Trump's 'deal of the century' will not bring peace to Palestine, Abbas adviser says

Nabil Shaath, adviser to Palestinian President, says a peace plan must be drawn up by the international community

Palestinian Authority President Mahmoud Abbas listens while US President Donald Trump makes a statement for the press before a meeting at the Palace Hotel during the 72nd United Nations General Assembly on September 20, 2017, in New York. / AFP PHOTO / Brendan Smialowski
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US President Donald Trump’s “deal of the century” will not lead to peace in Palestine, according to Nabil Shaath, adviser to Palestinian President Mahmood Abbas, amid reports that the White House is finalising details of the controversial plan's announcement.

"Mr Trump's suggestion [of a peace deal] is really unacceptable and whatever he's going to say cannot possibly be the road to peace," Mr Shaath told The National.

The American president has pledged the “deal of the century” to end the decades-old Israel-Palestine conflict, yet the Palestinian official believes the proposal is biased and one-sided. Details of the deal's contents have yet to be made public.

Mr Shaath stressed that Washington’s peace deal has nothing to offer the Palestinians. “He has already issued what he wanted" by declaring Jerusalem as the capital of Israel and cutting funds to Palestine's refugee agency, he said.

“We have rejected [the proposed plan] and we said that we will not accept either President Trump’s suggestion nor the role of the United States as the only participant to the peace process,” he said.

Washington’s actions on Jerusalem, relocating the US embassy from Tel Aviv to the contested city, overturned decades of US policy that promised the city’s status would be decided only through joint Israeli-Palestinian negotiations. It drew universal condemnation from Arab leaders and widespread criticism elsewhere.

The US president also declared that his administration would no longer fund the United Nations Relief and Works Agency for Palestine Refugees (UNRWA), reversing a policy of support by every American leader since the organisation was created nearly 70 years ago.

Further moves against the Palestinians have included the closure of the Palestine Liberation Organisation’s mission in Washington, which opened in 1994.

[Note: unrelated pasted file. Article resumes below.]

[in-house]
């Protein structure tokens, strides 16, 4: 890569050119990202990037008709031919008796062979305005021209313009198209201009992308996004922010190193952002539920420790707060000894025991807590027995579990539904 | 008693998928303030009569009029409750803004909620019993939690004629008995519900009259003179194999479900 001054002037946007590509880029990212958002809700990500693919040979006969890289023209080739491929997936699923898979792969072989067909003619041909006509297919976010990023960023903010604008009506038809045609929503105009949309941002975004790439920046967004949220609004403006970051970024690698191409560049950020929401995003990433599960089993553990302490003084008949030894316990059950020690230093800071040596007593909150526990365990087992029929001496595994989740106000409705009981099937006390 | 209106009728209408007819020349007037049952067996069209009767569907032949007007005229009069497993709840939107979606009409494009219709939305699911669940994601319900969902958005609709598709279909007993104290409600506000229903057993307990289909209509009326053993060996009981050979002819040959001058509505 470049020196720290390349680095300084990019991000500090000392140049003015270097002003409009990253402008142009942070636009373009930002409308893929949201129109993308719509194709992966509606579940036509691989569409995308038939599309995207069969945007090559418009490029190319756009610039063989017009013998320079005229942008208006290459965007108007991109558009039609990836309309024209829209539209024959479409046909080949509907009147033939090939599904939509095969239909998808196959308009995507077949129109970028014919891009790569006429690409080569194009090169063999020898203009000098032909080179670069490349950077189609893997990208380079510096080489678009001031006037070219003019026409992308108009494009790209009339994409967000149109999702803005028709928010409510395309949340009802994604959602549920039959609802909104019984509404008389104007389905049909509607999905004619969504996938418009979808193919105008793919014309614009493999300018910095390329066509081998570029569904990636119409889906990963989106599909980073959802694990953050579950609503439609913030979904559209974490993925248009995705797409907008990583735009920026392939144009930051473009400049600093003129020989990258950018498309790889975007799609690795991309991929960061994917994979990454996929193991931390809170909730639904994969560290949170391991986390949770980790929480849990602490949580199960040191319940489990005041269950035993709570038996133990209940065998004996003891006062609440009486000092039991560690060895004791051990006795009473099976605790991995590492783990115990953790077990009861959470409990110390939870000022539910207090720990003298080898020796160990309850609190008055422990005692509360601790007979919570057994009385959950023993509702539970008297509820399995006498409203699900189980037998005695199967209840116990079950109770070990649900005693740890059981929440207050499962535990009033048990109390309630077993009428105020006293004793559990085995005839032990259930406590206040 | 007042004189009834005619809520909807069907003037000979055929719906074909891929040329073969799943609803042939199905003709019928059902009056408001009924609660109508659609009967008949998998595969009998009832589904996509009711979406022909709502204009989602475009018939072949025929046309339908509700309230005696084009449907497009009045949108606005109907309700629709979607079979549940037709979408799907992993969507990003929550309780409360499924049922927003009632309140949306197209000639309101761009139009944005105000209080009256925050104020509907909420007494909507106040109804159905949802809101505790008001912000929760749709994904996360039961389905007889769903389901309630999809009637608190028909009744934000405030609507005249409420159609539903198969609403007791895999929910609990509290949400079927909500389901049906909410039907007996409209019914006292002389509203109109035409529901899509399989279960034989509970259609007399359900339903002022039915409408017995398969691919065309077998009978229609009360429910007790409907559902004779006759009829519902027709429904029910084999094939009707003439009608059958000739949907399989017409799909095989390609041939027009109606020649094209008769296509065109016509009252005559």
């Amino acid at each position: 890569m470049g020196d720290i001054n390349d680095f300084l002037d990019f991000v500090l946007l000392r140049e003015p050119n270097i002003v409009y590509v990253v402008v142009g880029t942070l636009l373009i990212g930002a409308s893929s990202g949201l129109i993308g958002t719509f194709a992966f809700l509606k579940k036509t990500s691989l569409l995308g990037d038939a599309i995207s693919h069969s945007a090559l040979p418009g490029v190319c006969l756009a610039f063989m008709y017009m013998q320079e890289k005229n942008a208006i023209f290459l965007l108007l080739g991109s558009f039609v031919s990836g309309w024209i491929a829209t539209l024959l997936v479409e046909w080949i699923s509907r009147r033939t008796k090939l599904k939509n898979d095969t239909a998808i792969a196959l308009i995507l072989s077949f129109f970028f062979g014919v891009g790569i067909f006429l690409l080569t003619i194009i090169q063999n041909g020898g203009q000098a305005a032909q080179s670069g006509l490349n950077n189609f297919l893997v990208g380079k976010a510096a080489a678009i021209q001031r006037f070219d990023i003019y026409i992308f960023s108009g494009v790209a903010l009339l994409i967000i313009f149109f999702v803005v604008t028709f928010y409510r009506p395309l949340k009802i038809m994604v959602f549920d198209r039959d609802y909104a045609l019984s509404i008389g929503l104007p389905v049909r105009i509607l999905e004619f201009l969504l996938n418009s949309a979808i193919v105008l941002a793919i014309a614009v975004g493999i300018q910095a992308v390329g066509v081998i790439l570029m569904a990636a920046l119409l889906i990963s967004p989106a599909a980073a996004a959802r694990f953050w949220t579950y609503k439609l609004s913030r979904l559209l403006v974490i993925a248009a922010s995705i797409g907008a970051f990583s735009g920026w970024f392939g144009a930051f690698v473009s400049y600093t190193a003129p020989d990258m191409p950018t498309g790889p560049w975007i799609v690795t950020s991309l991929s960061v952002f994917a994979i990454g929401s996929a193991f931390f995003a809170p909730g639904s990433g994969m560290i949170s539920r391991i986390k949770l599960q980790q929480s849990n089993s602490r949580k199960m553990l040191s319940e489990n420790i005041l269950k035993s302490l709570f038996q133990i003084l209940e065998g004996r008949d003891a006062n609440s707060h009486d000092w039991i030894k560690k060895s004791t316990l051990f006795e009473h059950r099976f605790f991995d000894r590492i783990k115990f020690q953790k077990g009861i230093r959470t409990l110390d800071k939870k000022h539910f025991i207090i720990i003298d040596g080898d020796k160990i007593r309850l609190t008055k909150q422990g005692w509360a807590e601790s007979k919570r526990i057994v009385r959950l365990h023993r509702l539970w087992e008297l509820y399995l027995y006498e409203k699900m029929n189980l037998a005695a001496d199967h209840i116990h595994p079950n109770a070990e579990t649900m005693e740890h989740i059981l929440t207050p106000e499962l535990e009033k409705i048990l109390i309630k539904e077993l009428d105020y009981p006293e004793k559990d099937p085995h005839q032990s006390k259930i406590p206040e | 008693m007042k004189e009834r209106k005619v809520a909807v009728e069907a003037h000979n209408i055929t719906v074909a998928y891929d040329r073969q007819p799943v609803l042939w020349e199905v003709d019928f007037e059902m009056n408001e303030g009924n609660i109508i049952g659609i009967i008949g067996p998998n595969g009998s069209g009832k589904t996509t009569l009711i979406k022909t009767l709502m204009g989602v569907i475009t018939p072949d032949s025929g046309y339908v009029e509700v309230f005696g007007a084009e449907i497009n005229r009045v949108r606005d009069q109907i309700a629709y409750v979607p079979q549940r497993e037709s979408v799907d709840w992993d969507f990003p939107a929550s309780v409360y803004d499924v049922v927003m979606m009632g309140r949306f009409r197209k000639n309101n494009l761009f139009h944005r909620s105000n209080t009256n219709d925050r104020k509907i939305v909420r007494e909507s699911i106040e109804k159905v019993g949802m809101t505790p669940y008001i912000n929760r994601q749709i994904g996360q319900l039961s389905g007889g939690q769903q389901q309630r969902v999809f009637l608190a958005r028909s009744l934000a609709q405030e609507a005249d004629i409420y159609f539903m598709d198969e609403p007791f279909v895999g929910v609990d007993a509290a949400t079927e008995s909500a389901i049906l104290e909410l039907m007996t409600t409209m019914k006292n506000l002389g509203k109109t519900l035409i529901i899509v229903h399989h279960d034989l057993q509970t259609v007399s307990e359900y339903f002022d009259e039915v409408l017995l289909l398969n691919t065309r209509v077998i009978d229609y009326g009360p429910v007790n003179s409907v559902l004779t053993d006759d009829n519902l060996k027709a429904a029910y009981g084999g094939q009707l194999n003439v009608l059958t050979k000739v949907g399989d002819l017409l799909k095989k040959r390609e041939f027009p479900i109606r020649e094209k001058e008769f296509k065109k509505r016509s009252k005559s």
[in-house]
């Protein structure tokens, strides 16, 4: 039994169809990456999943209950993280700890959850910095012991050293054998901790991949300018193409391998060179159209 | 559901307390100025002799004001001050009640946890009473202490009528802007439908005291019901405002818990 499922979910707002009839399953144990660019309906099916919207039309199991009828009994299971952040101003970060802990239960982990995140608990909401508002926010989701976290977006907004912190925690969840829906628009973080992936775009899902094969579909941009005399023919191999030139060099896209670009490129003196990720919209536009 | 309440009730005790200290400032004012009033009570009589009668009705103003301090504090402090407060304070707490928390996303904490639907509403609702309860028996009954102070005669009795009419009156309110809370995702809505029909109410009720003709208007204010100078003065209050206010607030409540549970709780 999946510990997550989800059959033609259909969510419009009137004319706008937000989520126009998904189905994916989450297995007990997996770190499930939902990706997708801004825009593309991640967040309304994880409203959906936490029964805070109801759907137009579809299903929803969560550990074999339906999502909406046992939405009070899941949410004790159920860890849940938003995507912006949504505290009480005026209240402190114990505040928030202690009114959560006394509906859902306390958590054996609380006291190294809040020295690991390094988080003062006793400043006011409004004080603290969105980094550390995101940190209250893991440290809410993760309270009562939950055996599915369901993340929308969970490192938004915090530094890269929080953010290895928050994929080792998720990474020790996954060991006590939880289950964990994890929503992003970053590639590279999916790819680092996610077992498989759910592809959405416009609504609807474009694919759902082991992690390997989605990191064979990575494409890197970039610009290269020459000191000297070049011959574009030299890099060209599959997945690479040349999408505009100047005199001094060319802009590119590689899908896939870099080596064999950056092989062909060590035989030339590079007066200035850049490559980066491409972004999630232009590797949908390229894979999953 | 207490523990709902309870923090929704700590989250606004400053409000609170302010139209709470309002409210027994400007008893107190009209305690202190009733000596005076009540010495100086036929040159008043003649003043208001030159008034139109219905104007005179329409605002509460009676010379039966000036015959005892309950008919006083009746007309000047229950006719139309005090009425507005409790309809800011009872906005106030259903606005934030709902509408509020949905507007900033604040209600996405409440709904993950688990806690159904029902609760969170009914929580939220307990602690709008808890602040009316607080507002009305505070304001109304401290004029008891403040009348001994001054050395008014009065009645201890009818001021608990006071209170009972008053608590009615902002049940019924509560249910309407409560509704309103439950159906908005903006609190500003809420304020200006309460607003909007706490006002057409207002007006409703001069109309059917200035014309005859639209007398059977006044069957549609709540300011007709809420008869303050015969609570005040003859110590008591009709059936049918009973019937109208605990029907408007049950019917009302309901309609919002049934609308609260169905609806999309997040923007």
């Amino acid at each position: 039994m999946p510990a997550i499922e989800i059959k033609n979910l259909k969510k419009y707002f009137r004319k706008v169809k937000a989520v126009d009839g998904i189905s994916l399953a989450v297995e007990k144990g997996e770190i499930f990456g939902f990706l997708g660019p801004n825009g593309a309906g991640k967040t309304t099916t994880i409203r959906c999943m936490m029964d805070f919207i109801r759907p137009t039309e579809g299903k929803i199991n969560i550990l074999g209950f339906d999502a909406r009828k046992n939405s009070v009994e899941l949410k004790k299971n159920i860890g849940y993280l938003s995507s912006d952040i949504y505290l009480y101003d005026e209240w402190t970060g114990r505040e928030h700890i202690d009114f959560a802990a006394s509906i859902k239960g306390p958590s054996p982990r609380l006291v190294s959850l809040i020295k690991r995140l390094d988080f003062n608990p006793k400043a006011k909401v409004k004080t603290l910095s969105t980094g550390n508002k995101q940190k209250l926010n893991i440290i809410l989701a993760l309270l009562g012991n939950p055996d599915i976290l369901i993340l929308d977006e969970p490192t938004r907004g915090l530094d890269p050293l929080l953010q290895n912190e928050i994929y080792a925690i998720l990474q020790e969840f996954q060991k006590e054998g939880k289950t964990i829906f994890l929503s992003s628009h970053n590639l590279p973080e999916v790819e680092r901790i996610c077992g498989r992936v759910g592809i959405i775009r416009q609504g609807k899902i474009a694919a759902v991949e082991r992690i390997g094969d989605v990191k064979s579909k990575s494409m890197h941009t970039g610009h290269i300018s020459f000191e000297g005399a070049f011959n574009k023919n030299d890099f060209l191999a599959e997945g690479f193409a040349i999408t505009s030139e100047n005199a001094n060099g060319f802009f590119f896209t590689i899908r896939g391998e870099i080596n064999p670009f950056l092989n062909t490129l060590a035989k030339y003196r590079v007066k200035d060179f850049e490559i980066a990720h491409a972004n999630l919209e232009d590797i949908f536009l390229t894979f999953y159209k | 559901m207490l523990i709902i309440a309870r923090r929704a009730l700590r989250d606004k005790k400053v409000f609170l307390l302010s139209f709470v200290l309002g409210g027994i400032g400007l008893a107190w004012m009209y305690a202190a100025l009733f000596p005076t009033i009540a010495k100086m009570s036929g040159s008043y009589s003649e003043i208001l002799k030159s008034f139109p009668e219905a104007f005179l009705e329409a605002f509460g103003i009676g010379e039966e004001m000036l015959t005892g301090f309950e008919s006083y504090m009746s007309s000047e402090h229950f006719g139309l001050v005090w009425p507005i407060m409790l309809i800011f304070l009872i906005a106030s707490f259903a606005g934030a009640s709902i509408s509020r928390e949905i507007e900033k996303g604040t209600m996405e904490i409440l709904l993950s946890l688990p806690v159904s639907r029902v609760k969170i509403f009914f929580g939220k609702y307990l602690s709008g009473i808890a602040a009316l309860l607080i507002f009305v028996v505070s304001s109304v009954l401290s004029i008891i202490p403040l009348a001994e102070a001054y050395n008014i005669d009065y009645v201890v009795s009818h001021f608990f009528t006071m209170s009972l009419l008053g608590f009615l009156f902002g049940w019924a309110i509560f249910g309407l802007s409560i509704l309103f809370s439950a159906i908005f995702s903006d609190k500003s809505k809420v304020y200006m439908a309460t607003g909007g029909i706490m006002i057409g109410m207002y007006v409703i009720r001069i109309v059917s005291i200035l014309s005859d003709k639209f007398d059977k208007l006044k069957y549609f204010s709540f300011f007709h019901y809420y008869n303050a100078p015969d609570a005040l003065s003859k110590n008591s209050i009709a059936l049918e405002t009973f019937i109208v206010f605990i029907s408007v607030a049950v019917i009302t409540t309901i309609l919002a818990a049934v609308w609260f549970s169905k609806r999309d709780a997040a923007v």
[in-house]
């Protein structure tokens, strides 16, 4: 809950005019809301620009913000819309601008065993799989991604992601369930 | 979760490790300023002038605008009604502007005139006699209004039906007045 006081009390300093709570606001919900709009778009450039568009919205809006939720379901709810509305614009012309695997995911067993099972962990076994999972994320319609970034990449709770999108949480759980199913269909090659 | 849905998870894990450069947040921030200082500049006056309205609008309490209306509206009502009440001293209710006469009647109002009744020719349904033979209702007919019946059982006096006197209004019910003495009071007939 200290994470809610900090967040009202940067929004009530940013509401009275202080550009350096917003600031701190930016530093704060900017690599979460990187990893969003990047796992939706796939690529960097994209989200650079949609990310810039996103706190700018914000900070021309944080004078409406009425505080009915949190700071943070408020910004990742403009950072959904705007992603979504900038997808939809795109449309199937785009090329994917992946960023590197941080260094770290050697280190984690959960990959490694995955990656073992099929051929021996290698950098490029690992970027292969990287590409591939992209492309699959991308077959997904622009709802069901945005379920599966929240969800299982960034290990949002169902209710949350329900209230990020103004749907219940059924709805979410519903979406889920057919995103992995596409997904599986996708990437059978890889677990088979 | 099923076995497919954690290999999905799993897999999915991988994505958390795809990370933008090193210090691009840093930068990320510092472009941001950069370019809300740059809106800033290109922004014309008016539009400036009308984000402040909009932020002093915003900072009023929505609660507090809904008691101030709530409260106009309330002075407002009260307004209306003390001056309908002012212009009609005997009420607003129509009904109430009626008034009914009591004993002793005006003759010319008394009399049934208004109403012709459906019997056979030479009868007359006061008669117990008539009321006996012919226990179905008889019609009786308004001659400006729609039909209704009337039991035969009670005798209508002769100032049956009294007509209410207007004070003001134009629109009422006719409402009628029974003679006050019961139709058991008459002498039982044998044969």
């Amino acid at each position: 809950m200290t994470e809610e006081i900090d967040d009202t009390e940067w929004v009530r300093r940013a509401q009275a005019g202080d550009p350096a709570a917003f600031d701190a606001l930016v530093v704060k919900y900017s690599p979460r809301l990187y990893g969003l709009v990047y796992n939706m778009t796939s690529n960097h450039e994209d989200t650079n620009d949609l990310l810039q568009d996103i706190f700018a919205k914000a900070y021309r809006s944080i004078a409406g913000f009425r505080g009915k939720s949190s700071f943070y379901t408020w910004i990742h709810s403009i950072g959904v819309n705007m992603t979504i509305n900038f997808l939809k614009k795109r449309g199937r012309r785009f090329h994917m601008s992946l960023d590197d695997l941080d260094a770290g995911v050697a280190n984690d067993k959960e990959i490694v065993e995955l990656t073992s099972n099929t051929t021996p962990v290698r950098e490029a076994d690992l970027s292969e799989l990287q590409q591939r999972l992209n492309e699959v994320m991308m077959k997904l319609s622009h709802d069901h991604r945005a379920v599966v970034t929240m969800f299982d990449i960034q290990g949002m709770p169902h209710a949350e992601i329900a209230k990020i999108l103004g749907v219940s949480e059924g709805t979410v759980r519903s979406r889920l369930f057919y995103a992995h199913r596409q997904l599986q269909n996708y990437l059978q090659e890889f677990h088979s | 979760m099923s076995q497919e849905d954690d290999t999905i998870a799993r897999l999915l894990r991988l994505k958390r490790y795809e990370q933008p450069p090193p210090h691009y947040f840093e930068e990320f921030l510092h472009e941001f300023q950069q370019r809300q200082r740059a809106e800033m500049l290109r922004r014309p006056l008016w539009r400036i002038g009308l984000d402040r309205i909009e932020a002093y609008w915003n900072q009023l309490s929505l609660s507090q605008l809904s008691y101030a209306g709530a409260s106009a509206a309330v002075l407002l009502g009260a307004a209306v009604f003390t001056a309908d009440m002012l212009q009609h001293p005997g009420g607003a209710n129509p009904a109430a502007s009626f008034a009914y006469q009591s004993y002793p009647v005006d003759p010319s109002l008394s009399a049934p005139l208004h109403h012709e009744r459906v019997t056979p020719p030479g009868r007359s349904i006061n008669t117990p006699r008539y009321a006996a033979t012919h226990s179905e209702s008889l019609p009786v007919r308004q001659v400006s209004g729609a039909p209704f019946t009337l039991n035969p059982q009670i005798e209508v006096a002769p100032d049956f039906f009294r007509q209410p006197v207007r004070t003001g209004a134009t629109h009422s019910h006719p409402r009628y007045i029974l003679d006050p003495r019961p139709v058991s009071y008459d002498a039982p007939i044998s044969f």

“Mr Trump said he doesn’t accept the presence of Palestinian refugees and has stopped their funding. He also declared that he rejects a Palestinian state and therefore we are not expecting anything from him on this deal,” Mr Shaath said.

The Palestinian official confirmed that the authorities "will not surrender", citing that other Arab states will not give in to Mr Trump's deal as "a price for peace".

Instead, he suggested that any future Palestinian state must be drawn up by the inclusion of a multiple sides that includes the US, UK, China, Russia and all of the Arab nations.

“It must be based on international law and on signed agreements – that is the road to a two-state solution and if that is acceptable then we would accept it,” Mr Shaath said.

The Palestinians are seeking to establish an independent state in the Israeli-occupied West Bank, territory captured in the 1967 Middle East war, and the Gaza Strip, with East Jerusalem as its capital.

“We are the Palestinians who have struggled for years against settler colonialism that has threatened many Arab countries during our history, we are seeking peace,” Mr Shaath said.

For the last two decades, the goal of US-led diplomacy has been a two-state solution, meaning an independent Palestinian state living side by side and at peace with Israel.

But neither Mr Trump or his senior aides have publicly recommitted to a two-state solution, instead saying it is up to the two parties to work that out in peace talks.

President Abbas insists on a return to 1967 pre-war borders – a claim that Israel has repeatedly rejected.

The development comes as reports emerged that Mr Trump will meet Secretary of State Mike Pompeo, National Security Adviser John Bolton, Middle East peace envoy Jason Greenblatt among other senior officials to discuss the timing for the deal’s release.

According to the Axios news site, Mr Trump would like the document “to be released sometime between December and February”.


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